A Network is made up of People: Why Connection Matters

Uncategorized May 28, 2020

Written by Deborah Sloan, part of WHEN's Communication & Engagement Team

We have a thriving women’s network at Ulster University and I am incredibly proud of what it has achieved. It has an admirable purpose (to inspire and enable women to fulfil their potential), a great mission statement and a very functional website (how much can you expect from a website?). It has well-planned programmes of events organised by four Steering Groups (one for each campus), it is supported by key senior champions and it even has a couple of successful offshoots — a book club and a mentoring scheme. So far, so good.

When our campus doors closed in mid-March, we had the choice to close our network as well. But in the first couple of weeks of lockdown when everything was so shockingly confusing, I realised I was not feeling isolated as I was still hearing from colleagues and joining team meetings, but that I was missing the richness of the connections with people all across our wider University community that made our network such a vibrant place to be.

I remembered what I had shared at the network’s one-year anniversary event back in January before we had any idea what would happen two months later:

“Over the last year, I have felt part of something that matters. Through the network, I have met so many people that I did not know a year ago. I have also experienced so much kindness, goodness and generosity and seen the best of people and people who would give their heart and soul to make the workplace and the world a better place. I have seen people who had given up, come back to life because they realised they had something to contribute and seen sparks light in people as they made a connection with someone else. I have seen those who felt invisible, realise they could become visible again”.

And it is these people who have sustained me over the last few weeks. With our on-campus programmes cancelled, we have continued to meet every fortnight or so for half-hour virtual chats. There’s always been an agreed topic such as ‘Good Habits for the Working Day’, ‘Dealing with Home Schooling’ or even ‘Struggling with Lockdown’ but really, most of the chats have covered exactly the same ground — guilt, failure, demotivation, exhaustion.

Unlike most other meetings which have a pre-defined work-based purpose, these chats follow a simple formula:

We keep them short.

· Most people can step out of the working day for half an hour.

We don’t talk about what we are doing; we talk about how we are feeling.

· But we do talk about what we could be doing to help with how we are feeling.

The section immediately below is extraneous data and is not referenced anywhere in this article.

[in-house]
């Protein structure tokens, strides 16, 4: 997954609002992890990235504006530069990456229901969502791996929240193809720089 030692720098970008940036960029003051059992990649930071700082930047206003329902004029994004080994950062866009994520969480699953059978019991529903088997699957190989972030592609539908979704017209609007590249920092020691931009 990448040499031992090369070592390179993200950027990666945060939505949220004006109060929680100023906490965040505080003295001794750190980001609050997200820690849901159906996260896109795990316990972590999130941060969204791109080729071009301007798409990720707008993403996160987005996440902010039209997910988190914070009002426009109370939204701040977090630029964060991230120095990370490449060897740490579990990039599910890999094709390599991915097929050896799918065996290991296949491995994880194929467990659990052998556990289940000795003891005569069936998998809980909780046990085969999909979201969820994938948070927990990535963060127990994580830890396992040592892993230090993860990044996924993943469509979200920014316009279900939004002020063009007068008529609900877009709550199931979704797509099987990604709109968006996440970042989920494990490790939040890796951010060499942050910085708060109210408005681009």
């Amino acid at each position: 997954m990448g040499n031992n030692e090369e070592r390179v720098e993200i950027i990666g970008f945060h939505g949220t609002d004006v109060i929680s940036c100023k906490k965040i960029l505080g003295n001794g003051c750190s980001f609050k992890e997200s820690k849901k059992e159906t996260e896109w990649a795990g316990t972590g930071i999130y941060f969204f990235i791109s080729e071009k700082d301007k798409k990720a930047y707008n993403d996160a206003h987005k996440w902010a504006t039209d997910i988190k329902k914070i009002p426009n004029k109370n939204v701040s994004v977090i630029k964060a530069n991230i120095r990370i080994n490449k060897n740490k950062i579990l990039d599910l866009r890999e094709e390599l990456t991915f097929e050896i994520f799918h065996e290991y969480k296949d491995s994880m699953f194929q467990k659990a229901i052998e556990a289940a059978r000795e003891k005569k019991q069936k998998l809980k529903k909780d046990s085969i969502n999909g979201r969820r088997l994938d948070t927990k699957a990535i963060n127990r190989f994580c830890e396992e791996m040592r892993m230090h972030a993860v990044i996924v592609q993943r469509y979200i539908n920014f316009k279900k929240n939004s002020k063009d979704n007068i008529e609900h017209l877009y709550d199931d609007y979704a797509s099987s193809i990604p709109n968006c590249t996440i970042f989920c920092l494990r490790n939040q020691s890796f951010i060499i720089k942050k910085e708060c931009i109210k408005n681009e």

We don’t have any hierarchies.

· We are, all of us regardless of grade, in this together.

We don’t promise any solutions.

· But we share plenty of suggestions.

In a recent message to staff, our Interim Vice-Chancellor reminded us that “the stronger we make ourselves as individuals, the stronger we become as an entire University”. Through open and honest conversations, validation and a realisation that no-one is on their own, we aim to strengthen each other. These suggestions for managing lockdown have helped us and we hope they can also help others.

1. Structure helps

Get up, get washed, get dressed, get started…. and structure the rest of the day as best you can.

2. Reframe productive

Productive, regardless of your personal perfectionism will not be the same as before. Define a productive which releases the pressure on you. Measure what you have achieved (big and small). Make a list, tick it off and celebrate getting through another day.

3. Manage your energy, not your time

Consider when you work best during the day. Start early if this is when you have more energy but stop when you get tired.

4. Your calendar is your friend

Block out time in your calendar to do more concentrated work. It can simply be difficult to get started if you need to focus on producing a piece of work rather than just responding to emails. By taking control of your calendar, you allow yourself permission to do this. One bonus is a busy calendar means you may also manage to avoid some of those Skype or Zoom meetings!

5. Embrace good habits

Good habits can include stopping for lunch, taking regular breaks, getting fresh air, building in daily exercise and trying to get a good night’s sleep. Sleep is the one thing you can do that will make everything seem just that little bit better.

6. Look for the joy in the everyday

Without the option to make plans, we cannot plan in our future joy. So, joy needs to be in the present. Reframe what to look forward to — treat yourself, read a book you can’t wait to pick up again (not one that feels like a burden), eat that cake, enjoy switching your mind off with a good drama. Netflix is full of possibilities! Be kind to yourself!

7. Find a project

Having a project means having a purpose. Try doing something creative that you can get lost in or that takes your mind elsewhere.

Fundamentally, organisations are just made up of people and networks are designed to bring those people together. We don’t have all the answers and it is likely that we will continue to have the same chats over and over again for the foreseeable future but that’s ok — as long as we keep connecting and more importantly, keep talking.

 

Original published here and republished with author's permission for WHEN. 

We would love to hear from you on how you’re coping, and what you’ve found works well for you and your teams. 

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